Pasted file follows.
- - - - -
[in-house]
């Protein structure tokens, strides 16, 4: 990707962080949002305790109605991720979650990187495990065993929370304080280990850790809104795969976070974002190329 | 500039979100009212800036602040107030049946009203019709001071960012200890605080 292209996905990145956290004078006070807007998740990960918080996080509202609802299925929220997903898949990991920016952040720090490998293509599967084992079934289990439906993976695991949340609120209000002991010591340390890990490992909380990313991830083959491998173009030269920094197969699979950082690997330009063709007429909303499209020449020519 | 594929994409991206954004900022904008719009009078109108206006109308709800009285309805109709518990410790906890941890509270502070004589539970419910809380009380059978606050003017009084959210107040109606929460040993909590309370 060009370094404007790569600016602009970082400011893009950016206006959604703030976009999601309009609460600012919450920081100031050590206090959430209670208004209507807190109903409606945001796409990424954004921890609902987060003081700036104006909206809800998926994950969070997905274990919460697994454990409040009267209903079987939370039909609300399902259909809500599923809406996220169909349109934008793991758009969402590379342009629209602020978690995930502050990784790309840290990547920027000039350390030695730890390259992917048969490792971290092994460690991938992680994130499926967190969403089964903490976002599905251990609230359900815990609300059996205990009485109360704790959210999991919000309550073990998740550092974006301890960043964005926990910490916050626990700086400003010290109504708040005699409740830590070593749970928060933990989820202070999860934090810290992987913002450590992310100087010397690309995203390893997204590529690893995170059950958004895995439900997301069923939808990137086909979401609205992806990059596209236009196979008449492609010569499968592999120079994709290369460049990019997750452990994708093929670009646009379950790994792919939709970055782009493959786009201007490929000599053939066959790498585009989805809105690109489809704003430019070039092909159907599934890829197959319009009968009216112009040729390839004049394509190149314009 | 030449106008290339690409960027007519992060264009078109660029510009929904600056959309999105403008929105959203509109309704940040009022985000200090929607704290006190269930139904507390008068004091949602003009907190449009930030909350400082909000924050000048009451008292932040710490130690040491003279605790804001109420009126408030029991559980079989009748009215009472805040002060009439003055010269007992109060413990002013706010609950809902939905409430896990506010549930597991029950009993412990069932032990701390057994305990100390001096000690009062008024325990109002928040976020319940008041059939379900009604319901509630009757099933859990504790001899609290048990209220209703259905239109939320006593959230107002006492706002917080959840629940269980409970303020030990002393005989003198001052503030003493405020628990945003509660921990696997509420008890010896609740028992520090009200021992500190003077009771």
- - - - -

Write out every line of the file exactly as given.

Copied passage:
[in-house]
């Protein structure tokens, strides 16, 4: 990707962080949002305790109605991720979650990187495990065993929370304080280990850790809104795969976070974002190329 | 500039979100009212800036602040107030049946009203019709001071960012200890605080 292209996905990145956290004078006070807007998740990960918080996080509202609802299925929220997903898949990991920016952040720090490998293509599967084992079934289990439906993976695991949340609120209000002991010591340390890990490992909380990313991830083959491998173009030269920094197969699979950082690997330009063709007429909303499209020449020519 | 594929994409991206954004900022904008719009009078109108206006109308709800009285309805109709518990410790906890941890509270502070004589539970419910809380009380059978606050003017009084959210107040109606929460040993909590309370 060009370094404007790569600016602009970082400011893009950016206006959604703030976009999601309009609460600012919450920081100031050590206090959430209670208004209507807190109903409606945001796409990424954004921890609902987060003081700036104006909206809800998926994950969070997905274990919460697994454990409040009267209903079987939370039909609300399902259909809500599923809406996220169909349109934008793991758009969402590379342009629209602020978690995930502050990784790309840290990547920027000039350390030695730890390259992917048969490792971290092994460690991938992680994130499926967190969403089964903490976002599905251990609230359900815990609300059996205990009485109360704790959210999991919000309550073990998740550092974006301890960043964005926990910490916050626990700086400003010290109504708040005699409740830590070593749970928060933990989820202070999860934090810290992987913002450590992310100087010397690309995203390893997204590529690893995170059950958004895995439900997301069923939808990137086909979401609205992806990059596209236009196979008449492609010569499968592999120079994709290369460049990019997750452990994708093929670009646009379950790994792919939709970055782009493959786009201007490929000599053939066959790498585009989805809105690109489809704003430019070039092909159907599934890829197959319009009968009216112009040729390839004049394509190149314009 | 030449106008290339690409960027007519992060264009078109660029510009929904600056959309999105403008929105959203509109309704940040009022985000200090929607704290006190269930139904507390008068004091949602003009907190449009930030909350400082909000924050000048009451008292932040710490130690040491003279605790804001109420009126408030029991559980079989009748009215009472805040002060009439003055010269007992109060413990002013706010609950809902939905409430896990506010549930597991029950009993412990069932032990701390057994305990100390001096000690009062008024325990109002928040976020319940008041059939379900009604319901509630009757099933859990504790001899609290048990209220209703259905239109939320006593959230107002006492706002917080959840629940269980409970303020030990002393005989003198001052503030003493405020628990945003509660921990696997509420008890010896609740028992520090009200021992500190003077009771």